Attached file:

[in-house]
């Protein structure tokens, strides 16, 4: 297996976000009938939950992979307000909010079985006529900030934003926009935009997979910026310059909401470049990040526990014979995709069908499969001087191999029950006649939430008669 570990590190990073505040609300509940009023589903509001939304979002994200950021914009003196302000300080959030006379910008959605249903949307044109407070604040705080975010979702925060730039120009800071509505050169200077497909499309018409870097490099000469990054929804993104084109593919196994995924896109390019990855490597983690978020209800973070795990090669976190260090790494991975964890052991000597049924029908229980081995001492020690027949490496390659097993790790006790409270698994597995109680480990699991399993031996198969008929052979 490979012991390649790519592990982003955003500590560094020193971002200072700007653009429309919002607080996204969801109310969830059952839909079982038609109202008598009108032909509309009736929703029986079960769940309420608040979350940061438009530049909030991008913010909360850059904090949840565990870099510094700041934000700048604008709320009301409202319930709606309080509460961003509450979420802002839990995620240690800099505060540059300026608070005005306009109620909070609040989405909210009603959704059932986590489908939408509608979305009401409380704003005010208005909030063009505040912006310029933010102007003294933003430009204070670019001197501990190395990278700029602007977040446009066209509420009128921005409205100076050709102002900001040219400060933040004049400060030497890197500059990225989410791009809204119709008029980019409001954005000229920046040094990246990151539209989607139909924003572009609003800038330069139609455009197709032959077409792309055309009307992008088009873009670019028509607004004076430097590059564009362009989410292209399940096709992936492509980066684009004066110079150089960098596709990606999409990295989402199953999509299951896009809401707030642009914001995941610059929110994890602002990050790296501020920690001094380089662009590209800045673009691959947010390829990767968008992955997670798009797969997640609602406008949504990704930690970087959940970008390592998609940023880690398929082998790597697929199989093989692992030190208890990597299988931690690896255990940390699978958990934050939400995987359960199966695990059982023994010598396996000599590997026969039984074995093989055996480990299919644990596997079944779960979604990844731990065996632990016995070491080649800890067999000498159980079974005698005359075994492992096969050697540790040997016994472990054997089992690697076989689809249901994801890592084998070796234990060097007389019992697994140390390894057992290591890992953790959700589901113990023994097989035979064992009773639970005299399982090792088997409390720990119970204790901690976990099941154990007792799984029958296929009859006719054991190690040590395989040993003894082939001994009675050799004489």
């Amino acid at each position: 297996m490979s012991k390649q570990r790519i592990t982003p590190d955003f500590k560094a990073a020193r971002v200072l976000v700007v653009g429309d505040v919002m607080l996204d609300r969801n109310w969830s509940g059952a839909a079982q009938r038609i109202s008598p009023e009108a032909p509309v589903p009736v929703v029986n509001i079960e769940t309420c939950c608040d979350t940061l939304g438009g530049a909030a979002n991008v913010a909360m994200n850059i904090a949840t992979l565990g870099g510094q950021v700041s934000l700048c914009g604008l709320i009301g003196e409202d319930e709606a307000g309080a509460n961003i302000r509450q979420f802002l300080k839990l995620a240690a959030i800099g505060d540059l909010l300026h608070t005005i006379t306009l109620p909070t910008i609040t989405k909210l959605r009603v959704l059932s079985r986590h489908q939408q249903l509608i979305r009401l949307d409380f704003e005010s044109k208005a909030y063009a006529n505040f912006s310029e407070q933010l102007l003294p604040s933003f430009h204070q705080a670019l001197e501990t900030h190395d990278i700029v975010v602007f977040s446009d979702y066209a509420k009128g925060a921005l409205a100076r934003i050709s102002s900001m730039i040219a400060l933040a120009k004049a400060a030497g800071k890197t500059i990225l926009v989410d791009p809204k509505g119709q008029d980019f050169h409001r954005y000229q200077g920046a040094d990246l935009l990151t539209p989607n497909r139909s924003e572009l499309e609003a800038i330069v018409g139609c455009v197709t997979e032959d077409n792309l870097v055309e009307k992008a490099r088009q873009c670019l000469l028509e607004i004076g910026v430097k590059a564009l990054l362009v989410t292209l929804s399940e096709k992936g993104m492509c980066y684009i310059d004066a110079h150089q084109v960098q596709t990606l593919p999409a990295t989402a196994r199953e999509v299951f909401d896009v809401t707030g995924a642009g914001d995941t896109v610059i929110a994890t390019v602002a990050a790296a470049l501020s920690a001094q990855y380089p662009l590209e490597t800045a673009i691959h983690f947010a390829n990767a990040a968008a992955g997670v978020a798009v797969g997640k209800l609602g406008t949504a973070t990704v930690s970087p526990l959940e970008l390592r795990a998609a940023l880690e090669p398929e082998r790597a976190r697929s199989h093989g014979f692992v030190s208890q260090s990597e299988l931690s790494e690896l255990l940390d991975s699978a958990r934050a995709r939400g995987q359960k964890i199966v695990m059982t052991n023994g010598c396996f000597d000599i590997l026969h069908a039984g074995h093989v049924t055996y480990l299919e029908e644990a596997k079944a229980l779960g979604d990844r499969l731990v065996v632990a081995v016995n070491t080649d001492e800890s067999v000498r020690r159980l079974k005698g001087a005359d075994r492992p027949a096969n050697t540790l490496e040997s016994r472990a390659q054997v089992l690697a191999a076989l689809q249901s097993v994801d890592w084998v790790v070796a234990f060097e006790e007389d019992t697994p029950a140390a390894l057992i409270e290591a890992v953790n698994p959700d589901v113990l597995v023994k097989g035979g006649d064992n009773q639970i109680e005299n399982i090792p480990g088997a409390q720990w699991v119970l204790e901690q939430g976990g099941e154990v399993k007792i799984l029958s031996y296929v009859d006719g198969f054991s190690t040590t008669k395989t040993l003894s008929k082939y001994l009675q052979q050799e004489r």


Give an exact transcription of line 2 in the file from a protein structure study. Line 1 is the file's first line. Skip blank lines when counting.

């Protein structure tokens, strides 16, 4: 297996976000009938939950992979307000909010079985006529900030934003926009935009997979910026310059909401470049990040526990014979995709069908499969001087191999029950006649939430008669 570990590190990073505040609300509940009023589903509001939304979002994200950021914009003196302000300080959030006379910008959605249903949307044109407070604040705080975010979702925060730039120009800071509505050169200077497909499309018409870097490099000469990054929804993104084109593919196994995924896109390019990855490597983690978020209800973070795990090669976190260090790494991975964890052991000597049924029908229980081995001492020690027949490496390659097993790790006790409270698994597995109680480990699991399993031996198969008929052979 490979012991390649790519592990982003955003500590560094020193971002200072700007653009429309919002607080996204969801109310969830059952839909079982038609109202008598009108032909509309009736929703029986079960769940309420608040979350940061438009530049909030991008913010909360850059904090949840565990870099510094700041934000700048604008709320009301409202319930709606309080509460961003509450979420802002839990995620240690800099505060540059300026608070005005306009109620909070609040989405909210009603959704059932986590489908939408509608979305009401409380704003005010208005909030063009505040912006310029933010102007003294933003430009204070670019001197501990190395990278700029602007977040446009066209509420009128921005409205100076050709102002900001040219400060933040004049400060030497890197500059990225989410791009809204119709008029980019409001954005000229920046040094990246990151539209989607139909924003572009609003800038330069139609455009197709032959077409792309055309009307992008088009873009670019028509607004004076430097590059564009362009989410292209399940096709992936492509980066684009004066110079150089960098596709990606999409990295989402199953999509299951896009809401707030642009914001995941610059929110994890602002990050790296501020920690001094380089662009590209800045673009691959947010390829990767968008992955997670798009797969997640609602406008949504990704930690970087959940970008390592998609940023880690398929082998790597697929199989093989692992030190208890990597299988931690690896255990940390699978958990934050939400995987359960199966695990059982023994010598396996000599590997026969039984074995093989055996480990299919644990596997079944779960979604990844731990065996632990016995070491080649800890067999000498159980079974005698005359075994492992096969050697540790040997016994472990054997089992690697076989689809249901994801890592084998070796234990060097007389019992697994140390390894057992290591890992953790959700589901113990023994097989035979064992009773639970005299399982090792088997409390720990119970204790901690976990099941154990007792799984029958296929009859006719054991190690040590395989040993003894082939001994009675050799004489």